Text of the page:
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Outlook 2006: Playing it safe doesn't mean standing still (Web-exclusive content)

December 1, 2005

15 Min Read
Outlook 2006: Playing it safe doesn't mean standing still (Web-exclusive content)

Expect a fairly solid year, with resin prices leveling and key markets continuing to rise. But sustained investment in new equipment and a flexible business practice are essential to growth.

Next year?s annual forecast reminds us of the Boy Scout motto, ?Be prepared??sound advice that U.S. molders will want to follow in 2006.

On one hand, many of the markets? key indicators appear healthy; the U.S. and several foreign housing markets remain robust, inflation rates remain surprisingly low, and U.S. manufacturing output and efficiency rates are good. Both the U.S. and global economies are expected to continue their upward climb, and foreign market barriers to trade are slowly dissipating.

Clouding the road ahead are several potentially disruptive factors. Topping the list of concerns is a volatile energy market that should remain highly sensitive to any market changes, a shrinking U.S. automotive industry that is struggling to remain competitive, and the ongoing flood of cheap foreign imports. Each of these issues threatens to disrupt growth for U.S. molders, and the outcome of each remains difficult to read.

Facing such uncertainties, molders may want to steer a cautious path in 2006. However, a cautious business strategy should not keep you from pursuing growth and continued capital investment. Remaining competitive in this market demands action and flexibility. A closer look at some of the key upstream and downstream markets offers clues on how molders can capitalize on new opportunities in 2006.

A classic supply shock. The falling dollar has no doubt been a blessing for U.S. molders competing with products from other markets like Europe and Japan. However, it?s a mixed blessing when purchasing imported resins. A diminished dollar means U.S. resin manufacturers pay more for imported feedstock?an expense that is passed down to their customers. As molders are forced to pay more, it becomes increasingly important to understand events affecting their key suppliers.

Katrina and Rita. The 2005 hurricanes reminded us how important the Gulf Region is to the U.S. energy and refinery sectors and how quickly Mother Nature can destroy our budgeting forecasts. These storms came when the energy and refinery markets were already struggling with costly uncertainties, including renewed security threats in Saudi Arabia, Iran?s continued nuclear ambitions, and a series of temporary refinery shutdowns in the U.S.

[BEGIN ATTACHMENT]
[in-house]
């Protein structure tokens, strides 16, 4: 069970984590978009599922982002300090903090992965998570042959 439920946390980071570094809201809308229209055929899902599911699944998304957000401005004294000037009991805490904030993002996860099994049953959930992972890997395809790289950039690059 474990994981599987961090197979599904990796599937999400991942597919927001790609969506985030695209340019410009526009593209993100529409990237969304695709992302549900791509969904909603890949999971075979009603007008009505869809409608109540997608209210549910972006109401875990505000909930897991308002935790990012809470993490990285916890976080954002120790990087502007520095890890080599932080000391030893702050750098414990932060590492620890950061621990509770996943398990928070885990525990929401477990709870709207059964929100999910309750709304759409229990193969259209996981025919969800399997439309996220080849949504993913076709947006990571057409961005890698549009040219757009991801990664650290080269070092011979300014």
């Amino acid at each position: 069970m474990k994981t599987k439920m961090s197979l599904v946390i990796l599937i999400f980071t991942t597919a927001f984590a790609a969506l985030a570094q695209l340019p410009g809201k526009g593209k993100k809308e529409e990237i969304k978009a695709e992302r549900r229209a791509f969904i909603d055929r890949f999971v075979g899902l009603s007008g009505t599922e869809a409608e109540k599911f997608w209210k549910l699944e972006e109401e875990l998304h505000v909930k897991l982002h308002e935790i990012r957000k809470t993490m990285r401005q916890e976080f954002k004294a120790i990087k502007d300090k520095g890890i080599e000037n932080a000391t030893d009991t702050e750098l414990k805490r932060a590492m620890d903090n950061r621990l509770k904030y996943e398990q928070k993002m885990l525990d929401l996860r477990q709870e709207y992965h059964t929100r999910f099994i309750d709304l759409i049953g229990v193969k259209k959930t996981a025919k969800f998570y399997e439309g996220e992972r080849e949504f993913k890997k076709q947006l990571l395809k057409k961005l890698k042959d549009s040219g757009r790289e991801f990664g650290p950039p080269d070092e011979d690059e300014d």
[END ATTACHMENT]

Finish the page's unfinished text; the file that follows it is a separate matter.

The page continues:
As a result of the hurricanes, the Energy Information Administration has again adjusted its 18-month short-term baseline forecasts. Current estimates see quarterly West Texas Intermediate prices resting at more than $63/bbl during the remainder of 2005 and 2006. This forecast is around $7/bbl higher than pre-Katrina forecasts and represents a 12% increase over average 2005 levels.

The more critical natural gas forecasts project Henry Hub prices to average $8.89/1000 ft3 in 2005 and $8.46/1000 ft3 in 2006. U.S. natural gas prices for industrial users are expected to fall from a Q4 2005 high of $12.61/1000 ft3, while annual averages for 2006 will surpass 2005 averages of $8.75 and are expected to average $9.55/1000 ft3.

Identifying Hot Markets

As the U.S. and the larger global economy continue to expand over the next 18 months, the injection molding market will grow in step with many of its important customers. A review of some of these end markets will help molders track potential opportunities.

Molders can expect a mixed blessing from this market. Industry forecasts show growing sales for 2005 and 2006, but falling prices and intense competition mean shrinking margins for PC makers, a development that will inevitably lead producers to demand lower prices from their suppliers.

A closer look at industry projections gives us a better idea of what to expect. Projections for worldwide PC shipments in 2005 have been estimated at anywhere from 199 million to 203 million units, an increase of 10-11% over 2004. Similarly, 2006 projections are expected to reach close to 220 million, jumping 7-10% over 2005 levels.

The markets of Eastern Europe, Latin America, the Middle East, and Africa are expected to see the fastest growth rates, predicted to exceed 20%. Western Europe and Asia are also expected to see impressive growth in 2005 and 2006, with increases estimated at 13-15%.

While not as impressive as these regions, the American market is expected to experience real growth in 2005, with industry analysts projecting a 9% increase in shipments. Projections beyond 2005 see growth softening to around 5-6% in 2006, but returning to double-digit growth in 2007 with the introduction of new hardware and software products, including the long-awaited updated version of Microsoft Windows.